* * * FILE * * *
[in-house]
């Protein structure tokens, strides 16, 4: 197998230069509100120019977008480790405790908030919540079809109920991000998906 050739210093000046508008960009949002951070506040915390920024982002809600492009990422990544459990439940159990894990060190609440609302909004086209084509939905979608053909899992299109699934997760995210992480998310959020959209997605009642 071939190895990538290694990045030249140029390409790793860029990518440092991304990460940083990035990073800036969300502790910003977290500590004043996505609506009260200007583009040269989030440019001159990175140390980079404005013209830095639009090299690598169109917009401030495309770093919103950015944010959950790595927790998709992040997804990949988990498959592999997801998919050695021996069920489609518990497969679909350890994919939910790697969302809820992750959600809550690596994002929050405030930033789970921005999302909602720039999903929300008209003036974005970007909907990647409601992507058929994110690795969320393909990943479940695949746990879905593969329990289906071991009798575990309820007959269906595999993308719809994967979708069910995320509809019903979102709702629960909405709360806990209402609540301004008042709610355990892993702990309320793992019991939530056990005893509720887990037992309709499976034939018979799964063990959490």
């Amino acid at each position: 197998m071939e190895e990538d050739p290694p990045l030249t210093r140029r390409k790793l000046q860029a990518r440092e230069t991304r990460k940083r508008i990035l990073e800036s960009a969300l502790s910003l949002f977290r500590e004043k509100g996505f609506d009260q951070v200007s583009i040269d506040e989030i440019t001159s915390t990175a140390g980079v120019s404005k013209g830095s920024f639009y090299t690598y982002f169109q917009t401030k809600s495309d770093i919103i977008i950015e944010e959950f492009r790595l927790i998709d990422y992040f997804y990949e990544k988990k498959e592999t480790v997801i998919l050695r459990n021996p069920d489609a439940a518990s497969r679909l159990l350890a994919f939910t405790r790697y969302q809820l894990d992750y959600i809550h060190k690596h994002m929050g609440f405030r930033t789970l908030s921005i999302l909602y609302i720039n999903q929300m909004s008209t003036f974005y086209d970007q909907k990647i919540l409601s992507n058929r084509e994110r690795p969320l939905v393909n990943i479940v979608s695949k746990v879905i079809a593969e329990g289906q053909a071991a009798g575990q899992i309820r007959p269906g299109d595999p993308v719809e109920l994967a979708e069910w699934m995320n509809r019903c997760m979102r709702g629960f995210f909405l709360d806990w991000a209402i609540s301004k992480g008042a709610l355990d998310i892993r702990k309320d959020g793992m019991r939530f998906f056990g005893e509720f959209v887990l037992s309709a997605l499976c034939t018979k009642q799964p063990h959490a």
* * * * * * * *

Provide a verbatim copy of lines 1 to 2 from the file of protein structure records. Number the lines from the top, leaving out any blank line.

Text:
[in-house]
């Protein structure tokens, strides 16, 4: 197998230069509100120019977008480790405790908030919540079809109920991000998906 050739210093000046508008960009949002951070506040915390920024982002809600492009990422990544459990439940159990894990060190609440609302909004086209084509939905979608053909899992299109699934997760995210992480998310959020959209997605009642 071939190895990538290694990045030249140029390409790793860029990518440092991304990460940083990035990073800036969300502790910003977290500590004043996505609506009260200007583009040269989030440019001159990175140390980079404005013209830095639009090299690598169109917009401030495309770093919103950015944010959950790595927790998709992040997804990949988990498959592999997801998919050695021996069920489609518990497969679909350890994919939910790697969302809820992750959600809550690596994002929050405030930033789970921005999302909602720039999903929300008209003036974005970007909907990647409601992507058929994110690795969320393909990943479940695949746990879905593969329990289906071991009798575990309820007959269906595999993308719809994967979708069910995320509809019903979102709702629960909405709360806990209402609540301004008042709610355990892993702990309320793992019991939530056990005893509720887990037992309709499976034939018979799964063990959490």